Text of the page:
By Kelly Whiteside, USA TODAY
LONDON - The moment was both overwhelming and unbelievable. AfterU.S.gymnast Gabby Douglas made history Thursday by becoming the first African-American to win the all-around Olympic gold, there was so much to process.
Her stunning rise the last months, from a bundle of nerves to a confident star. The joy of winning the most coveted title in her sport. The rocket ship ride from relative unknown to being recognized by the President of the United States, Oprah and the rest of the Olympic-watching world.
Then there was this bit of social significance, no small matter. Just 16, she is now a pioneer
"Someone mentioned that I was the first black American (to win the all-around gold), and I said, 'Oh yeah, I forgot about that!' I feel so honored," she said with a laugh.
Competing in a predominantly white sport, Douglas said, "I hope that I inspire people. I want to inspire people. My mother said you can inspire a nation."
In her final event, the floor, Douglas began her routine to cheers of "Go Gabby!" As her techno music played, she soon turned North Greenwich Arena into Club Gabby.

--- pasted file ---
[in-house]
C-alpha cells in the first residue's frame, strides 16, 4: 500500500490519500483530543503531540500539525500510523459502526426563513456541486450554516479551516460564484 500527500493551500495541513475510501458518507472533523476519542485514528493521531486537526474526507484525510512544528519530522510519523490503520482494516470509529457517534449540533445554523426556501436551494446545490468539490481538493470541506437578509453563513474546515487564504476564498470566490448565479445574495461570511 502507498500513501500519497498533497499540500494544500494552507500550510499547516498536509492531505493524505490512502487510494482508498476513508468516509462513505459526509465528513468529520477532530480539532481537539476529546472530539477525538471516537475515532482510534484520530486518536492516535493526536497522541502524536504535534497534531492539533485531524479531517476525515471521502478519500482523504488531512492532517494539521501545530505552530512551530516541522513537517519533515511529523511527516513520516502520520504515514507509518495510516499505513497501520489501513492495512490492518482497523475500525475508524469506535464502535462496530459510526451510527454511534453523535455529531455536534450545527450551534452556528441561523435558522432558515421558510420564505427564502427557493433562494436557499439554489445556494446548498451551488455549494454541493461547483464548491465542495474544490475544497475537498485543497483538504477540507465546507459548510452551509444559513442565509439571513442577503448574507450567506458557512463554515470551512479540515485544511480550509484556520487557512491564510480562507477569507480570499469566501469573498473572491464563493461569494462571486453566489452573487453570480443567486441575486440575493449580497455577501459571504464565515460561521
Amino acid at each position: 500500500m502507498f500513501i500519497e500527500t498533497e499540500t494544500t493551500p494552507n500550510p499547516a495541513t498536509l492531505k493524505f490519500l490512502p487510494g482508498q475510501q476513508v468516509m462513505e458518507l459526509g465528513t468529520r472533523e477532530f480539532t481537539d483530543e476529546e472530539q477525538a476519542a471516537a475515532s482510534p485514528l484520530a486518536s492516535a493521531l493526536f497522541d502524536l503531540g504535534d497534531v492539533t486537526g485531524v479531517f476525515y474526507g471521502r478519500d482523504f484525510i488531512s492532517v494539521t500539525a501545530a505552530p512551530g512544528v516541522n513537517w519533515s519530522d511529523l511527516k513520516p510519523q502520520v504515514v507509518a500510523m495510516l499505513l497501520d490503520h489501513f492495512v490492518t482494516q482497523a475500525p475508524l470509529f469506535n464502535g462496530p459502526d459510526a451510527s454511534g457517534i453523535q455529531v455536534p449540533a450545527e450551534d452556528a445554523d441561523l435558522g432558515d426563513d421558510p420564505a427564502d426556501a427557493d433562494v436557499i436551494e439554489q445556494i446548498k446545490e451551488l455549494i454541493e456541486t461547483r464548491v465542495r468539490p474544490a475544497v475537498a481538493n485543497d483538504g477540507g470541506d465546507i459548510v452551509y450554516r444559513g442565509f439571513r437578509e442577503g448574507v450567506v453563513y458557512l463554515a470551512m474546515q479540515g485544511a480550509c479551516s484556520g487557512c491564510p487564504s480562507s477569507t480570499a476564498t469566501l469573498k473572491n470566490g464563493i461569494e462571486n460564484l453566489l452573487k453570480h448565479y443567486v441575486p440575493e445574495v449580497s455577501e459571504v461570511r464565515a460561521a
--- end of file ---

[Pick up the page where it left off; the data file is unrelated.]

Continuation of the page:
When Douglas stood in the center of the arena to accept her medal, she said it felt as if she were at a concert. "All those flashes," Douglas said.
Douglas put on a show, leading from start to finish, beating Russia's Victoria Komova by .259 of a point. Russia's Aliya Mustafina took the bronze. American Aly Raisman finished with the same score as Mustafina, but missed the bronze due to a tie-breaker rule that adds the top three of four event scores.
"I'm really happy for Gabby," said Raisman, the team captain. "She's been working really hard so I'm really excited for her, but it's definitely really frustrating because we (Mustafina) tied for third place. I was so close."
Missing among the 24 gymnasts competing for the title was reigning world championJordyn Wieber, who finished fourth in qualifying but third on her team. Only two gymnasts from each country are allowed to advance to the finals. Afterward Wieber, who has dominated the sport the past two years, told Douglas, via Twitter, "You are the Olympic all around champion and you deserve it girl."